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BROOKSVILLE - Hernando County voters Tuesday chose experienced office holders to sit on the County Commission and ensured a Democratic majority on the board for the next two years.
In District 1, Republican and former state legislator Jeff Stabins soundly defeated political newcomer D.W. "Bill" Fagan, a Democrat, in a race to fill a seat being vacated by Mary Aiken. In District 3, incumbent Democratic board member Diane Rowden survived a challenge from Republican attorney Mark Cattell.
And in District 5, Democrat and former County Commissioner Chris Kingsley defeated Republican Janey Baldwin, who in recent weeks launched an aggressive mailing campaign against her opponent.
With Rowden and Kingsley joining sitting board member Nancy Robinson, Democrats will have a 3-2 advantage over Republicans Robert Schenck and Stabins.
"I kind of feel like the comeback kid," said Stabins, who served as District 44 state representative from 1992 to 1998, when he was unseated by David Russell. "I'm just very grateful to be given this second chance."
Stabins, 44, ran chiefly on a growth management platform that called for a community summit of business, political and civic leaders to develop a more effective response to the rapid development occuring in the county.
During the final campaign reporting period, which ended Friday, Stabins benefited from a deluge of support from the construction industry, with many businesses giving him the maximum $500. Stabins defended his acceptance of the money and said he would not alter his stated position that development must be more thoroughly regulated.
"I'm not a wealthy man, and campaigns are a wealthy proposition," he said.
"I have to assume that they read my brochures and agree with my agenda."
Stabins took a healthy lead over Fagan, the owner of several area businesses, who also ran a campaign focused on developing a more comprehensive approach to growth management.
Final results for the races could not be determined Tuesday night because county election officials were having technical problems registering a few last votes on their optical scan machines, which delayed tallying some 16,000 absentee votes that had been cast.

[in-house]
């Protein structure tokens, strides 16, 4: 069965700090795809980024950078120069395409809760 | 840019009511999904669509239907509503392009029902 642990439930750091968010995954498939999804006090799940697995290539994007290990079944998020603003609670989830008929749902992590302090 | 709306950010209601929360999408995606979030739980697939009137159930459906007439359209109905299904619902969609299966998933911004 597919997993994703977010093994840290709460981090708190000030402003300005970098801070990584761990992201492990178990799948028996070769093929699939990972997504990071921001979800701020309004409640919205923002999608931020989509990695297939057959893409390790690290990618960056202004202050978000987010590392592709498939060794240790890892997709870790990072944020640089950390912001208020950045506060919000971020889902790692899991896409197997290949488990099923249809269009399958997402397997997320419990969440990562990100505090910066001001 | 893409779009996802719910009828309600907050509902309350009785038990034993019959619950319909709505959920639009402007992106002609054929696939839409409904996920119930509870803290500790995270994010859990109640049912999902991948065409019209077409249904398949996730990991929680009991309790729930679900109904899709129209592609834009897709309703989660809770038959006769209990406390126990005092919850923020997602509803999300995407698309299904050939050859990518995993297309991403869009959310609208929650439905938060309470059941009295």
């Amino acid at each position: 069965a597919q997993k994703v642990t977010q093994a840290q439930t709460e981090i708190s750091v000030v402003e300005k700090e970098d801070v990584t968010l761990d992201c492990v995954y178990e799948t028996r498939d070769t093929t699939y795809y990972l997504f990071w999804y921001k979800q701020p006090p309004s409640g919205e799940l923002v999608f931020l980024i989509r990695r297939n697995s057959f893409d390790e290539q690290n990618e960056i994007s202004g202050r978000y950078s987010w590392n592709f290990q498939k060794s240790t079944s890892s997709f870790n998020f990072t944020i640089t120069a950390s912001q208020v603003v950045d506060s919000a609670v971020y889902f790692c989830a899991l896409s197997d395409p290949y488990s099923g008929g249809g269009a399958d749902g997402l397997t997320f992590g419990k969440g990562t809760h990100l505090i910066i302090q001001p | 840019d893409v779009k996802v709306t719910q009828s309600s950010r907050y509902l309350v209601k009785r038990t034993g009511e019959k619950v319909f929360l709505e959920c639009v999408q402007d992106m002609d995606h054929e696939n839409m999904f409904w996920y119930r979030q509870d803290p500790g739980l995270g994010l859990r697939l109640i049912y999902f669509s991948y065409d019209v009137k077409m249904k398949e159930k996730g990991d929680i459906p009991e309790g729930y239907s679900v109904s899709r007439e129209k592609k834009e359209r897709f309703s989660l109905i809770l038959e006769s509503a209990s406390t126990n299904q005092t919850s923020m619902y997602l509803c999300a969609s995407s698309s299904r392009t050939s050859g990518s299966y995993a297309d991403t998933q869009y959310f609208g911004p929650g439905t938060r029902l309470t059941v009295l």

In District 3, Rowden had a comfortable lead over Cattell, who was the first to announce for the commission races back in 2002 and proved a diligent door-to-door campaigner.
Rowden, 55, said the newly elected board was full of experience. Rowden is beginning her second term; Robinson has served since 1990; and Kingsley, who was defeated by Robert Schenck in 2002, will start his second tour on the commission.
"I just think it is going to be a great board," Rowden said. Cattell said he was humbled by the support he had been shown in a tough battle against a popular incumbent, but said he accepted that the people had spoken in favor of Rowden.
In District 5, Kingsley had a large vote margin over Baldwin, who was making her third bid for the commission. The District 5 seat is now held by Tom Mylander, who was appointed by Gov. Jeb Bush when board chair Betty Whitehouse died of cancer in March.
When Kingsley, now a 52-year-old schoolteacher, was defeated two years ago, some observers of Hernando politics said an apparent arrogance and indifference to others' points of view doomed him.
Since his defeat, Kingsley said he has gone through a period of introspection. The apparent haughtiness some perceived, he said, was in fact a side effect of his idealism and singularity of purpose. He failed to make people understand his passion in the past, Kingsley said, but is now an improved communicator.
In the final weeks of the campaign, Baldwin attacked Kingsley in mailed fliers as a poor steward of public money and faulted him for failing to detect a theft of funds at the Boys and Girls Club of Hernando County when he was a board member.
The adds were a distortion of his record, Kingsley said, but he bore Baldwin no hard feelings.
"She did what she thought she had to do," he said.